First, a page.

Ed Douberly, Jefferson Lab’s Fire Protection and Access Control manager, has been in the Fire Services profession since high school – starting out as a volunteer firefighter during his junior and senior years in school.
He started college, but then decided to enter the military, where he served as a medic in the U.S. Navy for four years. Upon his discharge, Douberly knew he wanted a career in Fire Services. So, he went back to college and completed an associate’s degree in the Fire Science program at Reynolds Community College in Richmond, Va., and then earned his ABET-accredited bachelor’s degree in Fire Protection Engineering from the University of Maryland’s Clark School of Engineering.
Douberly went to work for Virginia Power – for 16 years – advancing from associate engineer to director of Fire Protection, Safety and Environmental Health.
From there he worked for various consulting firms and as assistant professor of Fire Science in the Virginia Community College System. Prior to joining Jefferson Lab, he was employed by the Mid-Atlantic Naval Facilities Engineering Command (NAVFAC-MidLant) as a project engineering manager.
“I didn’t know anything about Jefferson Lab until I attended the 2014 open house with my son, Christopher. He is excited by all things nuclear physics,” Douberly recalled. “So we drove down from Richmond. We had a great time and I found myself thinking, ‘This would be cool place to work.’
“When this position was posted, I applied for it and was invited in to be interviewed,” he continued. “When I got the job, I called my son and said, “You’ll never believe where I’m going to work! He said ‘No way!’ He was as excited as I was.”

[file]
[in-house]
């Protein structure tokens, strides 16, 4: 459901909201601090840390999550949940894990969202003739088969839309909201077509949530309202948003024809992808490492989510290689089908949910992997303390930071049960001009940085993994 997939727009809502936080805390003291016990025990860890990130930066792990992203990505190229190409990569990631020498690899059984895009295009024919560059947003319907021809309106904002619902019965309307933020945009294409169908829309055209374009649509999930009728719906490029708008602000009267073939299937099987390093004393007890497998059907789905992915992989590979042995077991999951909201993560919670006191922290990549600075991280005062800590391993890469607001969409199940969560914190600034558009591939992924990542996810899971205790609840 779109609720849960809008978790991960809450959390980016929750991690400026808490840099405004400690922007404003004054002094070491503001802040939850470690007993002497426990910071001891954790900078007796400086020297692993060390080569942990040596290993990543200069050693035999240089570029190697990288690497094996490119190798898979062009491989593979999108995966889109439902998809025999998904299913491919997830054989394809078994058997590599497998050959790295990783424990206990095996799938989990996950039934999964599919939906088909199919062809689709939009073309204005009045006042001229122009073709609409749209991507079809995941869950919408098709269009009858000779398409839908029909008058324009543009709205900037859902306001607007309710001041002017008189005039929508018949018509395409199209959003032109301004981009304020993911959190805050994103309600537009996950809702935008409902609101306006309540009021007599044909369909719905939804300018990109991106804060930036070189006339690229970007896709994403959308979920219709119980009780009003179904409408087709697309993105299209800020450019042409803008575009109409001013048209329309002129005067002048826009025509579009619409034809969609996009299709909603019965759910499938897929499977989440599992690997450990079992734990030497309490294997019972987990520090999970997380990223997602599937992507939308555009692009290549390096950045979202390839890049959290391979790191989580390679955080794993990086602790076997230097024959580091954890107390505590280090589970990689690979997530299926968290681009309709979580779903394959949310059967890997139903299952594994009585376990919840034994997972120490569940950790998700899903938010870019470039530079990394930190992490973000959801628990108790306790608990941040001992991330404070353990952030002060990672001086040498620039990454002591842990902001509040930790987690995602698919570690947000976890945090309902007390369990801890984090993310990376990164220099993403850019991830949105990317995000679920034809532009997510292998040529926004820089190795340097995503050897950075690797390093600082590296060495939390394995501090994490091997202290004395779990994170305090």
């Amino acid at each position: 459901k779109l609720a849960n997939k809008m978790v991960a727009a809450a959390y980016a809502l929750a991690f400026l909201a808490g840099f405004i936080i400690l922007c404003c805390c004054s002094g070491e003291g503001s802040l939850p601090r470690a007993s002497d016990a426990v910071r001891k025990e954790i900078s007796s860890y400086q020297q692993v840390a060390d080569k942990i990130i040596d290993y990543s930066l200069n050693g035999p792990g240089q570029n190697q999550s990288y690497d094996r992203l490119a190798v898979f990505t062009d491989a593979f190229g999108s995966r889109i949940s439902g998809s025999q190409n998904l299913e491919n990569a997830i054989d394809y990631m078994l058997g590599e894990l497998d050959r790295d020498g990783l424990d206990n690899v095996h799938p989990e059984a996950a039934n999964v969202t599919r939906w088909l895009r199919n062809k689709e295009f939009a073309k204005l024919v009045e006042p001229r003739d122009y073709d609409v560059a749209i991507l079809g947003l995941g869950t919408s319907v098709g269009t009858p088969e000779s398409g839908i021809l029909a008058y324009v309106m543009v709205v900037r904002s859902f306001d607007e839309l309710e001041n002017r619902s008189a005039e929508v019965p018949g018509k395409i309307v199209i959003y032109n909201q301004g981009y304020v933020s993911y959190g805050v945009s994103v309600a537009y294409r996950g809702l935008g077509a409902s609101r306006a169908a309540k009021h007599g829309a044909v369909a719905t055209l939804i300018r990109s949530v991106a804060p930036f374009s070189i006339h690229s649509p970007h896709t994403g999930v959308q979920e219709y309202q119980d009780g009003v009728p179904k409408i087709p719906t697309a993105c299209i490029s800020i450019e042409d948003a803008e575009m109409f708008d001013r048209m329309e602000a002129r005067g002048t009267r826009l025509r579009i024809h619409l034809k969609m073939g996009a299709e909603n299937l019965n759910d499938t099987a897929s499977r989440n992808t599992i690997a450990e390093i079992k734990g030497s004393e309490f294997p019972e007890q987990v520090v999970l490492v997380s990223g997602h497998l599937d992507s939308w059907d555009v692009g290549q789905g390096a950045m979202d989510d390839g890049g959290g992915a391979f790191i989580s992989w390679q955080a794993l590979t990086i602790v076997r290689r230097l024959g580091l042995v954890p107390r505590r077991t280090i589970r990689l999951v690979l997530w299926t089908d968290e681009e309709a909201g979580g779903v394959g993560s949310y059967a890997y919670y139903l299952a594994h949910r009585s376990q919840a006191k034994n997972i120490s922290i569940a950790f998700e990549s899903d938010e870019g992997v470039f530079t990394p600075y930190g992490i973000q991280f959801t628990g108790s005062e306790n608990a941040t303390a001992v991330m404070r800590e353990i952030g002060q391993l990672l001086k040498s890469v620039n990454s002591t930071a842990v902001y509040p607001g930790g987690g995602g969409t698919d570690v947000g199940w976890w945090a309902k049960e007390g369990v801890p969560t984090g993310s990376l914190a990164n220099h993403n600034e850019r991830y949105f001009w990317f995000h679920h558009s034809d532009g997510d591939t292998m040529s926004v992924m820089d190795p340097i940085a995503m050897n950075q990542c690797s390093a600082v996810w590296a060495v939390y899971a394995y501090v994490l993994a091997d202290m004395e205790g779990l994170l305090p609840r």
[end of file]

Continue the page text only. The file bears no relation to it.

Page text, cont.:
Douberly runs the Department of Energy’s Fire Protection program at the lab as well as the Security Access Control systems for all lab buildings. While preventing fires is always the primary focus of Fire Protection programs, knowledge and experience in safely and efficiently controlling and extinguishing fires is also critical. Douberly’s willingness to share that knowledge recently earned him a letter of gratitude from the U.S. Department of State.
In October, as U.S. and Coalition forces advanced to retake Mosul from ISIL, ISIL set fire to a sulfur factory in Mishraq, Iraq, and laced the fire with oil. Sulfur fires are very dangerous and difficult to control, and the oil produced billowing clouds of heavy black smoke, which made the situation even more hazardous. The fire was hindering the military’s efforts to retake the area. In late October, the U.S. State Department put out a request for help through the DOE Fire Protection community.
Doublerly drew upon his years of experience and knowledge with Virginia Power and as a consultant to provide very specific advice on safely combating the fire and on the types of materials and products that could be effective in extinguishing the blaze.
“Characteristics of sulfur dust are very much like sub-bituminous coal dust in that it ignites very easily and is very explosive. Aspects of a sulfur fire, while not the same, are similar to a coal fire,” Douberly explained.
The information gathered by the State Department – from Douberly and others – was passed on to the Department of Defense. The fire has been extinguished. While Douberly doesn’t know the specifics, he is glad that he was in a position to help out. “This was a good example of cross-agency cooperation,” he said.
In recognition of his advice, on Nov. 8, Douberly received a letter from Phillip Dolliff, director of the State Department’s Office of Cooperative Threat Reduction. In part, the letter reads: “On behalf of the U.S. Department of State, I want to express my sincere gratitude for your assistance in combating the sulfur fire in Mishraq… Your quick response to our urgent request for help directly impacted US and Coalition operations. ... We could not have accomplished this task without you, and we deeply appreciate your partnership and support.”